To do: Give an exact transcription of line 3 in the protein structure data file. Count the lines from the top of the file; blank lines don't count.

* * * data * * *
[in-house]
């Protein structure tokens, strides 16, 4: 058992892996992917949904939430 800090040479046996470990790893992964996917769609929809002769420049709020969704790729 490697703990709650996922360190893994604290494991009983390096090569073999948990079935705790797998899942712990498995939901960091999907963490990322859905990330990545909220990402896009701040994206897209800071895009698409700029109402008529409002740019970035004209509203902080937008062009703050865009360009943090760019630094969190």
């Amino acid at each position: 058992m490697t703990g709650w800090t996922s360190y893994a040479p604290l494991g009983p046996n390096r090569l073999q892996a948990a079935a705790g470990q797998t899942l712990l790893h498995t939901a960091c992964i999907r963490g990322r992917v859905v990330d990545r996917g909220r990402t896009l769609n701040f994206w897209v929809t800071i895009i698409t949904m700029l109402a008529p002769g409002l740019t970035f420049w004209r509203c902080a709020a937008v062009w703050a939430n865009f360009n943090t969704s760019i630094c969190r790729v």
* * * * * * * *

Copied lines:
């Amino acid at each position: 058992m490697t703990g709650w800090t996922s360190y893994a040479p604290l494991g009983p046996n390096r090569l073999q892996a948990a079935a705790g470990q797998t899942l712990l790893h498995t939901a960091c992964i999907r963490g990322r992917v859905v990330d990545r996917g909220r990402t896009l769609n701040f994206w897209v929809t800071i895009i698409t949904m700029l109402a008529p002769g409002l740019t970035f420049w004209r509203c902080a709020a937008v062009w703050a939430n865009f360009n943090t969704s760019i630094c969190r790729v």